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digitalmars.D.learn - Matrix creation quiz

reply bearophile <bearophileHUGS lycos.com> writes:
A little quiz. This is related to a recent post of mine in the main D
newsgroup, but please don't take a look at that post yet. This is the original
function:


double[][] matgen(int n) {
    double[][] a;
    double tmp = 1.0 / n / n;
    a.length = n;
    for (int i = 0; i < n; ++i) a[i].length = n;
    for (int i = 0; i < n; ++i)
        for (int j = 0; j < n; ++j)
            a[i][j] = tmp * (i - j) * (i + j);
    return a;
}


Second "improved" version:

double[][] matgen(int n) {
    double tmp = 1.0 / n / n;
    auto a = new double[][](n, n);
    foreach (i, row; a)
        foreach (j, ref x; row)
            x = tmp * (i - j) * (i + j);
    return a;
}


But the second nicer version has a bug, do you see it? :-)

Bye,
bearophile
Apr 28 2011
next sibling parent reply Pedro Rodrigues <pdfrodrigues gmail.com> writes:
On 28-04-2011 13:02, bearophile wrote:
 A little quiz. This is related to a recent post of mine in the main D
newsgroup, but please don't take a look at that post yet. This is the original
function:


 double[][] matgen(int n) {
      double[][] a;
      double tmp = 1.0 / n / n;
      a.length = n;
      for (int i = 0; i<  n; ++i) a[i].length = n;
      for (int i = 0; i<  n; ++i)
          for (int j = 0; j<  n; ++j)
              a[i][j] = tmp * (i - j) * (i + j);
      return a;
 }


 Second "improved" version:

 double[][] matgen(int n) {
      double tmp = 1.0 / n / n;
      auto a = new double[][](n, n);
      foreach (i, row; a)
          foreach (j, ref x; row)
              x = tmp * (i - j) * (i + j);
      return a;
 }


 But the second nicer version has a bug, do you see it? :-)

 Bye,
 bearophile

The fact that 'i' and 'j' are deduced to type 'uint' in the second version. That's the kind of bug that would keep me up at night. Cheers, Pedro Rodrigues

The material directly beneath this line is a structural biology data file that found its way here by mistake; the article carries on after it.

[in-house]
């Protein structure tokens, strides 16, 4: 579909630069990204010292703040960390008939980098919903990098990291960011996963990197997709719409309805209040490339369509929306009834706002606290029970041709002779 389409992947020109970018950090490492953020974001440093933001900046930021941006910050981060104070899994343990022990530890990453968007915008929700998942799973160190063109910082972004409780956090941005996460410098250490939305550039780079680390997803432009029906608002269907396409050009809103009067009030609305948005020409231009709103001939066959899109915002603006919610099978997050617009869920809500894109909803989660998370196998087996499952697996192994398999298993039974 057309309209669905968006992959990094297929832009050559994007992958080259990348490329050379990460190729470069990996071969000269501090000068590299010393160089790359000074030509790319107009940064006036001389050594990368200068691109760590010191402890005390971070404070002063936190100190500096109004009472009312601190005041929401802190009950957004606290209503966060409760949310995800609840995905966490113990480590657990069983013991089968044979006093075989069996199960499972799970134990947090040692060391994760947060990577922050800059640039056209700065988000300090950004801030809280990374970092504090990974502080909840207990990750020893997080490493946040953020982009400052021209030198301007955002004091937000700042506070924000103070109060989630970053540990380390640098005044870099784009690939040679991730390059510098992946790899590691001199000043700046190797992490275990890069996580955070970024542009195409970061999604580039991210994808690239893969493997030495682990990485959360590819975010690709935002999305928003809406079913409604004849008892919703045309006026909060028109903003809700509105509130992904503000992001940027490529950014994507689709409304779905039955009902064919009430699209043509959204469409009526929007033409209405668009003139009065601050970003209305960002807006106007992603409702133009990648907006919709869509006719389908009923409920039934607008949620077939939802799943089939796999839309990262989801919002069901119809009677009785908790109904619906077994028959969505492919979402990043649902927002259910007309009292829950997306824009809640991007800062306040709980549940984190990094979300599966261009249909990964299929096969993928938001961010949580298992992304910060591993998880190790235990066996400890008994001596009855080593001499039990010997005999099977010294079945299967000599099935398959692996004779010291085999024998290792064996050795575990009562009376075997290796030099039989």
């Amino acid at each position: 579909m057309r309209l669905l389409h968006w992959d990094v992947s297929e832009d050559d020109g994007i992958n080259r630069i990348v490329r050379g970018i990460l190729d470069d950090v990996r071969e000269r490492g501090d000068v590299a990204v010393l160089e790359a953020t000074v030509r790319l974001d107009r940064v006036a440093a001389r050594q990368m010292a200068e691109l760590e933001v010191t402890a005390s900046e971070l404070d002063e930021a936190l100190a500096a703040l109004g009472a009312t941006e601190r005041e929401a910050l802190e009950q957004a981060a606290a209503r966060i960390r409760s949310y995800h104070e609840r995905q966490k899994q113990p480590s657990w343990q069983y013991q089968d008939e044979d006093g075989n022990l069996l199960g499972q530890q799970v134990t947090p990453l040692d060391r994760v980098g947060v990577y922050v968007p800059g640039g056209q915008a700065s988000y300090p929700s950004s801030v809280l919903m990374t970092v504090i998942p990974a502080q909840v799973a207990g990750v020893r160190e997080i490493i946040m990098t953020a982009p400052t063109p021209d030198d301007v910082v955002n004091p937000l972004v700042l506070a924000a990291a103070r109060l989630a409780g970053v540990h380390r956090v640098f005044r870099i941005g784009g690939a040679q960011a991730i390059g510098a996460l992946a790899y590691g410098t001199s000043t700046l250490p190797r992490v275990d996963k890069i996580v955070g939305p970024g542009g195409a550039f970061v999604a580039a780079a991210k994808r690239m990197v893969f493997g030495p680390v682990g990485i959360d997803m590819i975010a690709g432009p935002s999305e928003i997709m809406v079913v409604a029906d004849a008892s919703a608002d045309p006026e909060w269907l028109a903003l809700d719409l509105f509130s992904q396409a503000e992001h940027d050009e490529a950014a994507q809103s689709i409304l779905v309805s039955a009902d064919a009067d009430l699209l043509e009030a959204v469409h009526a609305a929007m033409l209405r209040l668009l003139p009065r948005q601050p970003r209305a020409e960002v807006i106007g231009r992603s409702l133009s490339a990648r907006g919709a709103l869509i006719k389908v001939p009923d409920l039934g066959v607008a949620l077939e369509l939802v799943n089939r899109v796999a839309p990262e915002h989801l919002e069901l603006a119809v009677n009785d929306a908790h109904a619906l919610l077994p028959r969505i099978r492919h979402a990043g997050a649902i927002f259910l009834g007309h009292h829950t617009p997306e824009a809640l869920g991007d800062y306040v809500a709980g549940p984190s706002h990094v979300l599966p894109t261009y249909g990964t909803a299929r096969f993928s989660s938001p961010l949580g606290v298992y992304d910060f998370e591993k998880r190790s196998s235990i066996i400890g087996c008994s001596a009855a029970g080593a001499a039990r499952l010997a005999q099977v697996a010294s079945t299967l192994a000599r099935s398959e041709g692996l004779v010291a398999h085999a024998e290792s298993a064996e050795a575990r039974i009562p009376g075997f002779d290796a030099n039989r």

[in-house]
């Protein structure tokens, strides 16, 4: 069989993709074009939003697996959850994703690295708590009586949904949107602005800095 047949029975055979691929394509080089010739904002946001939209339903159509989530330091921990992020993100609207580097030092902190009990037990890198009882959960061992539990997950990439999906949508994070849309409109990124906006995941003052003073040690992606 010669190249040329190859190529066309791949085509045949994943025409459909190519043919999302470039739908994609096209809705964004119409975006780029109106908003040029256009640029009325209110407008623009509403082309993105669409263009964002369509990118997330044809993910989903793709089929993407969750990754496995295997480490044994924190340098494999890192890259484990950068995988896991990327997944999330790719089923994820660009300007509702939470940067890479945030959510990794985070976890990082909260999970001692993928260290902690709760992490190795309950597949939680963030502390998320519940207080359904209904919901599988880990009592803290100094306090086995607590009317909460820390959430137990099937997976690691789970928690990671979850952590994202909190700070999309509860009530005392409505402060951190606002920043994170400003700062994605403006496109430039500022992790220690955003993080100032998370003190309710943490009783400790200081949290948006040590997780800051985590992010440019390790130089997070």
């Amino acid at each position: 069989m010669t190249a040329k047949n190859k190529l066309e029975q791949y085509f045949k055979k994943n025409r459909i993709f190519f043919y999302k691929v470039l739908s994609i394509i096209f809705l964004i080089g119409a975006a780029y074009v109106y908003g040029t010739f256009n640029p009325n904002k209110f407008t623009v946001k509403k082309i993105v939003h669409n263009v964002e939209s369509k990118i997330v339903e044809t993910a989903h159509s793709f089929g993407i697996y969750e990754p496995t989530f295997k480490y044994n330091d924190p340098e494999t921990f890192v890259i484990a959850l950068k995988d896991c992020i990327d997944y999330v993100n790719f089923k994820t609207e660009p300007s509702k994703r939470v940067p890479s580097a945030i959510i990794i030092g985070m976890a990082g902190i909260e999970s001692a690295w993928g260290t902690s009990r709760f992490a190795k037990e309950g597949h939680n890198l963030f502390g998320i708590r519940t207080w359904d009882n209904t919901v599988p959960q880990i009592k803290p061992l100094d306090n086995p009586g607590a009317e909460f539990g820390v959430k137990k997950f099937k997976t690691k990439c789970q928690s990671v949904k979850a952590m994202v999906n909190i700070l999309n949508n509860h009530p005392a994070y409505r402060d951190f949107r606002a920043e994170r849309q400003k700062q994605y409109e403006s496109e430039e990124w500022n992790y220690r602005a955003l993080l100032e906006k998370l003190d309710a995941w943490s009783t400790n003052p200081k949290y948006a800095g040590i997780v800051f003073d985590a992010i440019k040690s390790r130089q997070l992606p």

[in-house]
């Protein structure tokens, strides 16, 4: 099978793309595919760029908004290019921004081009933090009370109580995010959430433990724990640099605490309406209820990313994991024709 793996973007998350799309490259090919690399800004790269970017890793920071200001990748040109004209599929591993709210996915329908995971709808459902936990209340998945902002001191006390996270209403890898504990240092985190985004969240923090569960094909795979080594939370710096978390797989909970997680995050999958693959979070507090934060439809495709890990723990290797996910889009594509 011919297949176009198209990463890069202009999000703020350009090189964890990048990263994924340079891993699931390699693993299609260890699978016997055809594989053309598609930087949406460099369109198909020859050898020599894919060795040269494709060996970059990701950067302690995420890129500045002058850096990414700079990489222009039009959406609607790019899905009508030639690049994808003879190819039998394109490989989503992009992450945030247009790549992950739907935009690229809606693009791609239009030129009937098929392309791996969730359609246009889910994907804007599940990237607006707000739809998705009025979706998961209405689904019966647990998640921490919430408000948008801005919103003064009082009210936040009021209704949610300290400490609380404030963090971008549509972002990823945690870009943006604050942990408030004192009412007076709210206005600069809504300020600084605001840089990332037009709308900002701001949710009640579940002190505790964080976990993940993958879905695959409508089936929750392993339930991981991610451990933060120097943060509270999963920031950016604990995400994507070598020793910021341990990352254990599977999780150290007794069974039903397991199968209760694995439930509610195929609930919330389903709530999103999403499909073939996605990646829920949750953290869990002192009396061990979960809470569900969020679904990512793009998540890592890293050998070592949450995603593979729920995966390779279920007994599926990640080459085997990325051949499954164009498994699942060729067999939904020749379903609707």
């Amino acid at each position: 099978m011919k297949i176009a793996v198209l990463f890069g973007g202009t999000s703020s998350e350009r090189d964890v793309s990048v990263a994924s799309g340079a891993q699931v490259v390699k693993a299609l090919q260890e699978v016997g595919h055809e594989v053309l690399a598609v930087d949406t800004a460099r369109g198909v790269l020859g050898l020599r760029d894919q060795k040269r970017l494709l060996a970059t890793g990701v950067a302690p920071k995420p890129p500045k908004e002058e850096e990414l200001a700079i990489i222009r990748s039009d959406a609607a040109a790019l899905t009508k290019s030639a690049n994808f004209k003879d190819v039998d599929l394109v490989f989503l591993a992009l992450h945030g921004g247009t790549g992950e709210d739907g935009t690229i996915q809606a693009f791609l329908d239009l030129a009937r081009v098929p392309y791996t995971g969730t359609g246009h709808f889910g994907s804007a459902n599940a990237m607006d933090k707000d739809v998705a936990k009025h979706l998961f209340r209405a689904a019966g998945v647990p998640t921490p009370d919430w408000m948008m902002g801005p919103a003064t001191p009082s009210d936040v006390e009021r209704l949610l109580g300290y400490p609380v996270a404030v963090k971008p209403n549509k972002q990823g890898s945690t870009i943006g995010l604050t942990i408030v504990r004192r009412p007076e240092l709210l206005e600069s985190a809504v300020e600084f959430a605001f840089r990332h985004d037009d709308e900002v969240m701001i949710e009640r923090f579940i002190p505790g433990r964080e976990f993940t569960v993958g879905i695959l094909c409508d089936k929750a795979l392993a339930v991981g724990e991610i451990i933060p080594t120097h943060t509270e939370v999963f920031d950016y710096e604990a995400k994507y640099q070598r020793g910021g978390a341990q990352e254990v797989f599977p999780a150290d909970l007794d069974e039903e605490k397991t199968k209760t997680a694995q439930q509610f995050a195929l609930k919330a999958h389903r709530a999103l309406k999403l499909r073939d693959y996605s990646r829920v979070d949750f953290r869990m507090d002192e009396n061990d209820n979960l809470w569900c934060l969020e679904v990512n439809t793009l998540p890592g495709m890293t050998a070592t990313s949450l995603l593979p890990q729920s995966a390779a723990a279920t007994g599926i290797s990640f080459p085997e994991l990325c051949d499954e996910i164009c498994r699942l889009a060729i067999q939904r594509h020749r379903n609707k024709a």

Apr 28 2011
parent reply bearophile <bearophileHUGS lycos.com> writes:
Pedro Rodrigues:

 The fact that 'i' and 'j' are deduced to type 'uint' in the second 
 version. That's the kind of bug that would keep me up at night.

Almost right answer. i and j are size_t, that is not uint in 64 bit compilations. Unsigned numbers cause the (i-j) sub-expression to give wrong results. ------------------------ Moritz Warning:
 I wonder, can there be done smth. on behalf of the language to prevent
 this kind of bug?

Two possible solutions, both refused by Walter: - Dmd may use signed word for array indexes and lenghts. - dmd may introduce runtime overflows. Bye, bearophile
Apr 28 2011
parent reply Don <nospam nospam.com> writes:
bearophile wrote:
 Pedro Rodrigues:
 
 The fact that 'i' and 'j' are deduced to type 'uint' in the second 
 version. That's the kind of bug that would keep me up at night.

Almost right answer. i and j are size_t, that is not uint in 64 bit compilations. Unsigned numbers cause the (i-j) sub-expression to give wrong results. ------------------------ Moritz Warning:
 I wonder, can there be done smth. on behalf of the language to prevent
 this kind of bug?

Two possible solutions, both refused by Walter: - Dmd may use signed word for array indexes and lenghts.

 - dmd may introduce runtime overflows.

values, where overflow doesn't happen. Solution 3: Dmd could use a special size_t type internally, defined as an integer of range equal to the address space. Internally, the compiler would view it as a long of range 0..cast(long)uint.max. Thus, although it would implicitly convert to uint, it would not have uint semantics (size_t*size_t would no longer convert to uint). But it wouldn't be an int, either. ( int a; if (a>b.length).. would be a signed/unsigned mismatch). Incidentally a size_t type would allow us to catch bugs like: uint n = a.length; -- which compiles happily on 32 bits, but won't compile on a 64 bit system. I think it should be rejected on all systems.